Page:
ChinSight

By Kate Ritchie

We’ve been fielding calls in the last fortnight from well-heeled and struggling Chinese businesspeople in Australia who are wanting to help Australia fight the coronavirus, whether it be to manufacture or import protective equipment or to set up community aid organisations. These individuals have been the beneficiaries of migration to Australia, and now they are stepping up to show their support for their adopted country.

It was only a month ago that governments, organisations and individuals in Australia were frantically sourcing supplies to send to China to help it combat the shocking coronavirus outbreak in Wuhan. The Australian Embassy proudly announced its despatch of a plane load of medical supplies to Beijing and there was a mass outpouring of support to our most important partner, even our leading orchestras played symphonies to Chinese audiences.  China got through the worst of its crisis.

Chinese Australians at Melbourne Airport despatching masks to China, 9 February 2020.

The Australian government donated about 2.7 million yuan worth of medical supplies to the Hubei Charity Federation, including medical masks, protective clothing, goggles, gloves, hand sanitizer, thermometers and blood pressure monitoring equipment, to help fight the novel coronavirus epidemic in the first line. In this challenging moment, Australia and China stand together! # fight the epidemic # # Go China Go Wuhan

The wheel has turned and we are now facing this surging epidemic on home shores, yet we are seeing a different side of China (and the West). Fingers are being pointed and it seems to be every man for himself. Whether in ignoring social distancing imperatives or whether casting blame and coming up with fanciful stories about the origins of the virus, none of this is helping.

An article on 26 March in the Sydney Morning Herald: “Chinese-backed company’s mission to source Australian medical supplies” by Kate McClymont misled readers. The article references a Chinese Australian company Greenland sourcing emergency supplies to send to China to help with the control of the epidemic; indeed it does mention the project taking place in January, but with its headline catching eyeballs this week during Australia’s epidemic surge, it conveys to readers that China is busy procuring urgent medical supplies that Australia and the rest of the world now need.

Donations by over 80 countries around the world, have, no doubt, helped China combat the spread of the virus and treat the thousands of victims saving many lives. But China now is helping the rest of the world and pledging humanitarian help in the form of donations and medical expertise. China appears to be assuming the role of a leader in the world during this crisis.

Philanthropy that was once the domain of the West now sees Jack Ma, founder of Alibaba leading the charge.  “The pandemic we face today can no longer be resolved by any individual country … We can’t beat this virus unless we eliminate boundaries to resources and share our know-how and hard-earned lessons.”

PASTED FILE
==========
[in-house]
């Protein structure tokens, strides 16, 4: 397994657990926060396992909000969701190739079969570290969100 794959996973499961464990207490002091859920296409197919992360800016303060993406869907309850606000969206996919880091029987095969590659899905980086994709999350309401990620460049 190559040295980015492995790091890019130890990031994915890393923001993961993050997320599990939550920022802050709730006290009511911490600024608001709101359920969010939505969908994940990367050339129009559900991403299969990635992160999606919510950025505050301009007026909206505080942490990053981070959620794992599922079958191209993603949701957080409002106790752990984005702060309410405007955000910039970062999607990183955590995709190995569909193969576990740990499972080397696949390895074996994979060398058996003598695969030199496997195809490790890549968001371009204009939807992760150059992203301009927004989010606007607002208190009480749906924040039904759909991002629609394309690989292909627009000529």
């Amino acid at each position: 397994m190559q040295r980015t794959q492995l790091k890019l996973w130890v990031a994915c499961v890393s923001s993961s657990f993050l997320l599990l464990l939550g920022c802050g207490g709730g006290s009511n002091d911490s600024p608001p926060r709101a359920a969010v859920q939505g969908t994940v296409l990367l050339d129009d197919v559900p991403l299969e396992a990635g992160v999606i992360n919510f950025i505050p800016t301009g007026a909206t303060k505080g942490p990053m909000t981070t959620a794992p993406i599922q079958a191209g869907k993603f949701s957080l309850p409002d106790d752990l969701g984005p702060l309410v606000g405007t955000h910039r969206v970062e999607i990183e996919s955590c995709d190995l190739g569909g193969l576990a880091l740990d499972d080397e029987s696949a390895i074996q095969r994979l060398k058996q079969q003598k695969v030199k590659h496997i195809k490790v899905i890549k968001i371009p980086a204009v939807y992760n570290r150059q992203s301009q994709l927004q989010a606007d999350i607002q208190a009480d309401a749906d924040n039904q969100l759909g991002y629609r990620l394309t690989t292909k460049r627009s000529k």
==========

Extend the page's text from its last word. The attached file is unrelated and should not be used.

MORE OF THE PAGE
But in fact many western countries have been keeping supplies to themselves (like the hoarding of toilet paper on a global scale), China is now one of few countries lending support and much-needed supplies to those in need.

The Peter Doherty Institute, which has been in the news for its work on the virus, has been awarded A$3.2 million by the Jack Ma Foundation to expedite the creation of a vaccine against coronavirus. Ma has also helped Japan, South Korea, Italy, Iran, and Spain and has also started to donate test kits, masks and protective suits to each of the 54 African states, according to the South China Morning Post.

In contrast to the European approach to refuse to help, China has been despatching aid and personnel to deal with the pandemic.  However no matter what China does, it is attacked for being evil by the United States.  Sections of Australia’s media are echoing Trump’s calls and we have seen the growth in racism as a result. We need to call out this behaviour loudly.

China is, in fact, filling a leadership vacuum using its experience and deep pockets to build partnerships around the world – with those who welcome it. “This could be the first major global crisis in decades without meaningful US leadership and with significant Chinese leadership,” said Rush Doshi, director of the China Strategy Initiative at the Brookings Institution in Washington.

The coronavirus pandemic may also see far-reaching changes to the world order. China has been Australia’s lifeline in the past with our economic boom lasting 27 years, could it be our saviour again?

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Thursday 29th October
6:21 am